Intermediate+ Word of the Day: scan

scan (verb, noun) /skæn/ LISTEN

To scan something is to take a look at it. Strangely, it can mean both “to look quickly at something” and “to look at something closely and carefully.” It can also refer to using a scanner to read a code or copy an image. As a noun, scan is the act of scanning, the medical examination of a body part using a scanner, or the image obtained by a scanner.

Example sentences

  • John scanned his notes to find the answer to the teacher's question.
  • The police will scan the area looking for footprints.
  • The bouncer scanned the barcodes on our tickets and let us in.
  • A quick scan through the books will give you the answer.
  • Alice has been getting a lot of headaches lately, so the doctor is sending her for a brain scan.
  • The doctor needs to see the scan before making a diagnosis.

In pop culture

Listen to Prince singing “My Computer” here. Listen out for the lyric “I scan my computer, looking 4 [for] a site.”

Additional information

Scan has specific uses in poetry. It is a verb that means “to analyze poetry in order to understand its meter,” and it also means “to conform to or agree with the rules of meter.” For example: “The students were asked to scan the second verse of the poem.” Or, “That verse doesn’t scan; you’ll have to rewrite it.”

Other forms

scannable (adjective), scanner (noun)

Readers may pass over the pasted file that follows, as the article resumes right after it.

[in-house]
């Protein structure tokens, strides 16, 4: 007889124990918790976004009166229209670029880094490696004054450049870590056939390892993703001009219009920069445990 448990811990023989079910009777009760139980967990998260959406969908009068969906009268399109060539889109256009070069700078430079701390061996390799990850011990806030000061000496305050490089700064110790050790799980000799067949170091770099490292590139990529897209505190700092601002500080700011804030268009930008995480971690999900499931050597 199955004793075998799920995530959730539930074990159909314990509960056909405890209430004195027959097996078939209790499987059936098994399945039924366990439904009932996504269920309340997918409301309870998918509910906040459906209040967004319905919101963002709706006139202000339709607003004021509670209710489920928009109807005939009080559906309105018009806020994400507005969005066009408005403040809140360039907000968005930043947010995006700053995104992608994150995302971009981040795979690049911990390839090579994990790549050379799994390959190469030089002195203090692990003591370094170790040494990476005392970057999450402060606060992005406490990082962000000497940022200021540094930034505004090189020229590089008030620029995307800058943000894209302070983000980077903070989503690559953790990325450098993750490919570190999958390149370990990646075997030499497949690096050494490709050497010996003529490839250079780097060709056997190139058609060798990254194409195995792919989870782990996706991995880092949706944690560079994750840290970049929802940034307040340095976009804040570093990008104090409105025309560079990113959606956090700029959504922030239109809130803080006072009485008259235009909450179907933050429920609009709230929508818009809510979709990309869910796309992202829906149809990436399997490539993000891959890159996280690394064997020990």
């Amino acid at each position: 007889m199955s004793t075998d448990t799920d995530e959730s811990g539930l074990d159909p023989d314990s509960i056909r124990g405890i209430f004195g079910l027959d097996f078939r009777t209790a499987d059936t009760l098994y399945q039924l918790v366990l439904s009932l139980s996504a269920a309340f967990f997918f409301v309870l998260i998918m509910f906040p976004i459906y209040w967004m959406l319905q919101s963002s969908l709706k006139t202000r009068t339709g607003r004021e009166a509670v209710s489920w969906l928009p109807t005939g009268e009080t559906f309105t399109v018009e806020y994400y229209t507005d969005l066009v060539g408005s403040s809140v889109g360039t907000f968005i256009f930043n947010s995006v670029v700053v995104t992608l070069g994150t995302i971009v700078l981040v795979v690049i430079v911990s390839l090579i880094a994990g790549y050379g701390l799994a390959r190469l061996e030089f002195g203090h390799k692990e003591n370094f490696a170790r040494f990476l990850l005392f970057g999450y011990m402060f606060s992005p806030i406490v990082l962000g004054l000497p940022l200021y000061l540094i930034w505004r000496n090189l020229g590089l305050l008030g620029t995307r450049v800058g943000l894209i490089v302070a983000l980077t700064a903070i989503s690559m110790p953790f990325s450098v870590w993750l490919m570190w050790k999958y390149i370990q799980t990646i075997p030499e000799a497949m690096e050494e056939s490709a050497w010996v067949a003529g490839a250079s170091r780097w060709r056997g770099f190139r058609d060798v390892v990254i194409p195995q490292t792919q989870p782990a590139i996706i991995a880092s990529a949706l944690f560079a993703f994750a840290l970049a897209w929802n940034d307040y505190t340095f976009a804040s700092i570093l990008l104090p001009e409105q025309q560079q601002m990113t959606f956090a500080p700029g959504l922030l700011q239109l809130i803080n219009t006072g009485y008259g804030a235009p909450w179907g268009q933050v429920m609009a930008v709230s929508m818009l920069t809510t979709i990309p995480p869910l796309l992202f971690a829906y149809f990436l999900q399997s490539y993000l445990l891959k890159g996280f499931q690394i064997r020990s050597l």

Scan dates back to the late 14th century. The Middle English verb scanden or scannen originally meant ‘to measure verse,’ and came into English from the Latin scandere (figuratively, ‘to measure verse,’ it originally meant ‘to climb, mount or rise.’) It can be traced back to the Proto-Indo-European root skand– (to climb, spring or leap). Scan is related to the Sanskrit skandati (hastens, leaps or jumps), the Greek skandalon (stumbling block), the Middle Irish sescaind (he sprang or jumped) and sceinm (a bound or jump). The sense ‘to look at something closely or examine it in detail’ was originally figurative, based on the idea that measuring rhythm in poetry requires close examination, and appeared in the mid-16th century. The sense ‘to skim or look quickly at’ was first used in the 1920s. The noun, meaning ‘a close examination,’ dates back to the early 18th century, and comes from the verb, while ‘the act of scanning’ dates back to the 1930s. The senses related to reading and copying images, for both the verb and the noun, first appeared in the 1950s.

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